Bassey poured it on in the second half with 17 of his team-high 21 points. The former San Antonio schoolboy, a native of Nigeria, also had nine rebounds and five blocked shots.
Pounding the ball inside to their big center, the Hilltoppers shot 52 percent in the final 20 minutes. At one point, they kicked the lead up to 23 points. At one juncture, with his team pulling away, Western Kentucky coach Rick Stansbury pulled his starters.
Just then, UTSA put on a spurt, scoring nine straight points. An 11-2 UTSA run capped by a Wallace jumper pulled the Roadrunners to within 56-46. As a result, Stansbury put Bassey and his starters back in the game.
Bassey kick-started another Western Kentucky surge, first with an inside move and a three-point play. Later, he hit a three from the top of the circle with 7:27 remaining to give the Hilltoppers a 62-48 cushion. Immediately after hitting the shot, Bassey back-pedaled and shrugged, turning both of his palms up, as the Roadrunners called time.
UTSA never got closer than 11 the rest of the way.
Crediting the Roadrunners
For the record, the Hilltoppers squelched the Roadrunners’ hopes with a suffocating defense. UTSA shot 38 percent, in large part because Jackson was so far off his game. Jackson scored 46 points to set the arena record in an overtime loss at Western Kentucky in 2019. So, the Hilltoppers set their game plan, hoping to avoid another such explosion.
Stansbury told a television reporter for Stadium that his team’s defense on UTSA’s all-time scoring leader played a major role in the outcome.
“First of all, you’ve got to give San Antonio credit,” Stansbury said. “They’ve got a terrific team. Coach does a great job with ’em. I thought the difference in the game was what you just said, especially the first half. He’s so capable of beating you himself. We’ve seen that movie before. But I thought for the most part Dayvion (McKnight), a freshman guard, guarded him about as well as you can.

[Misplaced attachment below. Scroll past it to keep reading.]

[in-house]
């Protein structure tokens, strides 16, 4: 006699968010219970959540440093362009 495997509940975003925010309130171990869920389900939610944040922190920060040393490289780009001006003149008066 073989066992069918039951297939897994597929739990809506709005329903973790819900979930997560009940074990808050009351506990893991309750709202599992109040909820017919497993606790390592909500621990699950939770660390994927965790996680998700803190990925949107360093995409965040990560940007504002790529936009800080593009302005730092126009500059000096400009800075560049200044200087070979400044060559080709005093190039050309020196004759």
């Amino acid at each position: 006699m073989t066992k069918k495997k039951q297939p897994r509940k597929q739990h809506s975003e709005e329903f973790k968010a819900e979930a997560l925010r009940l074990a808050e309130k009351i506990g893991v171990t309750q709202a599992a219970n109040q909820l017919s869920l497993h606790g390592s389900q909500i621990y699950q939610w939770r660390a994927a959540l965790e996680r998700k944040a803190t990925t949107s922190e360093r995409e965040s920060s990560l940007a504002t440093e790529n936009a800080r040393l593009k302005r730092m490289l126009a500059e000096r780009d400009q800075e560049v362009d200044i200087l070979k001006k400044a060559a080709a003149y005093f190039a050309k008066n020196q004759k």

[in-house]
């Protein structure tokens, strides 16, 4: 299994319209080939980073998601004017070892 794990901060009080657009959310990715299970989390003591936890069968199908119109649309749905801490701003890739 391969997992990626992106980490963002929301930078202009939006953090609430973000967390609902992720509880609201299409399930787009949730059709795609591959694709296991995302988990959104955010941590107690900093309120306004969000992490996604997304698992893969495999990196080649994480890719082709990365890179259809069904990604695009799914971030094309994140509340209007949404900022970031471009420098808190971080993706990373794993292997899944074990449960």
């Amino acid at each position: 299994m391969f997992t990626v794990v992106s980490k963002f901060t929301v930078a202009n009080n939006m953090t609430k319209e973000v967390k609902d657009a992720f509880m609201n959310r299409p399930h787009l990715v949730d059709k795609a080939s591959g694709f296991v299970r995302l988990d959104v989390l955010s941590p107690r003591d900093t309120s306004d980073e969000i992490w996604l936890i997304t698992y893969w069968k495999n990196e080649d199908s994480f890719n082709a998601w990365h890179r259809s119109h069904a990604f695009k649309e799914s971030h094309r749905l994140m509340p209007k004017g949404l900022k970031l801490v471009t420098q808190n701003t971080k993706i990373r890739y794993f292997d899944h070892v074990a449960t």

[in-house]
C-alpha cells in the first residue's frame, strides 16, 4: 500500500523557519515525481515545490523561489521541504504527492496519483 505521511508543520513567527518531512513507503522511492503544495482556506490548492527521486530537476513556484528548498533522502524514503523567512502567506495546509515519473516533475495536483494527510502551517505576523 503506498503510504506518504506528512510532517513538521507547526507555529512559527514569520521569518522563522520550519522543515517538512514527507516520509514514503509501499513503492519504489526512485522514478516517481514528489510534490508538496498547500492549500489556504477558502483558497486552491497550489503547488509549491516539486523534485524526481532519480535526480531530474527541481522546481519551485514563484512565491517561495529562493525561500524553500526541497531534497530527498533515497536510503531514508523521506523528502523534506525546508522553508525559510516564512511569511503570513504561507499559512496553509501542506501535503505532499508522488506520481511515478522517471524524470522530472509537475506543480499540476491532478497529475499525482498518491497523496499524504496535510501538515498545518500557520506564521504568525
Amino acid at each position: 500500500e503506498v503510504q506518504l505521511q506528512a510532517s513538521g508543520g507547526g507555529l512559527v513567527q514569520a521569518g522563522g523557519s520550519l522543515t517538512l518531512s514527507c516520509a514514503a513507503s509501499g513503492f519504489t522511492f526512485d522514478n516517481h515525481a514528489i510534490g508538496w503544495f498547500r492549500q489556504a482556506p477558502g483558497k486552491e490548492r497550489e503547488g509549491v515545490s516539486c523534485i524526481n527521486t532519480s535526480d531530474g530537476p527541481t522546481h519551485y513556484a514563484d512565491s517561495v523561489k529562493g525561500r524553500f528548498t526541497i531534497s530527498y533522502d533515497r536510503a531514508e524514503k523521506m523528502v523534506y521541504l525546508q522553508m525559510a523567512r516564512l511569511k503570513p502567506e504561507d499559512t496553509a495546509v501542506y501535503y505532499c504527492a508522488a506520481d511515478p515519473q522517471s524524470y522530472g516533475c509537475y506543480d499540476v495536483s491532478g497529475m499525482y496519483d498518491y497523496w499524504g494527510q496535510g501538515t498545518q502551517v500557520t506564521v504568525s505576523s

“You know, Wallace probably hurt us more than anything, more than anybody, but again, overall … I thought, defensively, we were pretty good.”
Fighting the good fight
Henson said Western Kentucky started to break the game open in the first half with a defense that led to offense.
“They got out pretty easily and ran in transition,” he said. “Just popped open a lead there. We’d already used a timeout early to try and slow down a run. Then we got trapped in the corner and used a second time out … So they built the lead there. We were so stagnant offensively. We just couldn’t get easy shots. Ball just wasn’t moving. Wasn’t zipping. Credit their defense, their length bothered us certainly. Bassey blocked some shots at the rim … Just a real struggle at the offensive end.”
Henson said Jackson’s struggles came with Western Kentucky’s physical style.
“We just couldn’t get him loose,” Henson said. “They were real physical with him … grabbing and holding, just couldn’t get him in space. He had some pullup jumpers that I thought he might hit. But, couldn’t get those down. Couldn’t get anything easy. Couldn’t get him off the ball. Couldn’t get him the ball screens.
“We’d been doing a pretty good job of mixing things up lately and finding different ways to get him going. Just couldn’t. Their length affected him a lot.”
Ready for the next chapter
With the five points against Western Kentucky, Jackson has scored 2,551 in his career. He is tied for 51st in NCAA Division I history with Rodney Monroe, who played for North Carolina State through 1991. Wallace has scored 2,080.
Because of NCAA actions in the wake of the pandemic, both have the opportunity to come back and play at UTSA for another season, but Henson said “we’ve been moving along with the idea that they’ll both move on. We’ll have a conversation about it. But we’re going to wish them well. I think they’re ready for the next chapter in their lives and in their careers.”